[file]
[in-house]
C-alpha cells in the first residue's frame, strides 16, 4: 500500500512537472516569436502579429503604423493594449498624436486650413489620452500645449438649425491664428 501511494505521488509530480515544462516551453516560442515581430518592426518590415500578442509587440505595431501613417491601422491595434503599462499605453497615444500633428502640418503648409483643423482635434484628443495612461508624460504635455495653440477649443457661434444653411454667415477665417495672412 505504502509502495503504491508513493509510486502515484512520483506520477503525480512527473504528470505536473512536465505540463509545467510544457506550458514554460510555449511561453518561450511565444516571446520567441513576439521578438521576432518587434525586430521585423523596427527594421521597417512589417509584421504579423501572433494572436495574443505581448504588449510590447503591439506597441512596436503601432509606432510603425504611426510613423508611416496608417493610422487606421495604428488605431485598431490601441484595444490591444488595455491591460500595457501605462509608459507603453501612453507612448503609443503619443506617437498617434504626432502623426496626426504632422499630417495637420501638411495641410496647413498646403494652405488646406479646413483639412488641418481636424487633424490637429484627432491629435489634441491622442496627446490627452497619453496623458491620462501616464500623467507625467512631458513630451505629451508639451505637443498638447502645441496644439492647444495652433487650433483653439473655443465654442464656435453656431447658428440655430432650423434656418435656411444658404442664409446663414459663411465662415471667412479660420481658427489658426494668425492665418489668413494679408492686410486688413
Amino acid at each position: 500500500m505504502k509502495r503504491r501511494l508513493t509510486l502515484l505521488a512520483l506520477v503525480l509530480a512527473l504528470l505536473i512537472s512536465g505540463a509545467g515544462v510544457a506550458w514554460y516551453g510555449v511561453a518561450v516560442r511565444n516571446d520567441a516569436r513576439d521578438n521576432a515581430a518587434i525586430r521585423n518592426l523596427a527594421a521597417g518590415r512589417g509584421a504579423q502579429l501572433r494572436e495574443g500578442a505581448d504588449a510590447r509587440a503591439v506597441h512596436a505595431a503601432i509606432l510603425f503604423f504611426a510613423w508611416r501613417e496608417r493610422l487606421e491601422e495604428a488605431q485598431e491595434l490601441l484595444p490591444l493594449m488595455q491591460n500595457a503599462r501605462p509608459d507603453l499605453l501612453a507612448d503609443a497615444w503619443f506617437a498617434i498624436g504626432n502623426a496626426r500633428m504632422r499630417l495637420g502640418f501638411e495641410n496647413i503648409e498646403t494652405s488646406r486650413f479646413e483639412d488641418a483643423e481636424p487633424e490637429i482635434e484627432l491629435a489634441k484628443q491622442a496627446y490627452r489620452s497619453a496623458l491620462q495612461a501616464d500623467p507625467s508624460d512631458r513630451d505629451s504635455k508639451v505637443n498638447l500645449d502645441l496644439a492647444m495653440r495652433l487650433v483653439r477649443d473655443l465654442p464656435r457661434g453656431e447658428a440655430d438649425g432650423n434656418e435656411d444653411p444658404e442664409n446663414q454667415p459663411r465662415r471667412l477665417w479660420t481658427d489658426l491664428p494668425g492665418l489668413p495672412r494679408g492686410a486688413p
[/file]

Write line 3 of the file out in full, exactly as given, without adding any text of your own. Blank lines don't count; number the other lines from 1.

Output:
Amino acid at each position: 500500500m505504502k509502495r503504491r501511494l508513493t509510486l502515484l505521488a512520483l506520477v503525480l509530480a512527473l504528470l505536473i512537472s512536465g505540463a509545467g515544462v510544457a506550458w514554460y516551453g510555449v511561453a518561450v516560442r511565444n516571446d520567441a516569436r513576439d521578438n521576432a515581430a518587434i525586430r521585423n518592426l523596427a527594421a521597417g518590415r512589417g509584421a504579423q502579429l501572433r494572436e495574443g500578442a505581448d504588449a510590447r509587440a503591439v506597441h512596436a505595431a503601432i509606432l510603425f503604423f504611426a510613423w508611416r501613417e496608417r493610422l487606421e491601422e495604428a488605431q485598431e491595434l490601441l484595444p490591444l493594449m488595455q491591460n500595457a503599462r501605462p509608459d507603453l499605453l501612453a507612448d503609443a497615444w503619443f506617437a498617434i498624436g504626432n502623426a496626426r500633428m504632422r499630417l495637420g502640418f501638411e495641410n496647413i503648409e498646403t494652405s488646406r486650413f479646413e483639412d488641418a483643423e481636424p487633424e490637429i482635434e484627432l491629435a489634441k484628443q491622442a496627446y490627452r489620452s497619453a496623458l491620462q495612461a501616464d500623467p507625467s508624460d512631458r513630451d505629451s504635455k508639451v505637443n498638447l500645449d502645441l496644439a492647444m495653440r495652433l487650433v483653439r477649443d473655443l465654442p464656435r457661434g453656431e447658428a440655430d438649425g432650423n434656418e435656411d444653411p444658404e442664409n446663414q454667415p459663411r465662415r471667412l477665417w479660420t481658427d489658426l491664428p494668425g492665418l489668413p495672412r494679408g492686410a486688413p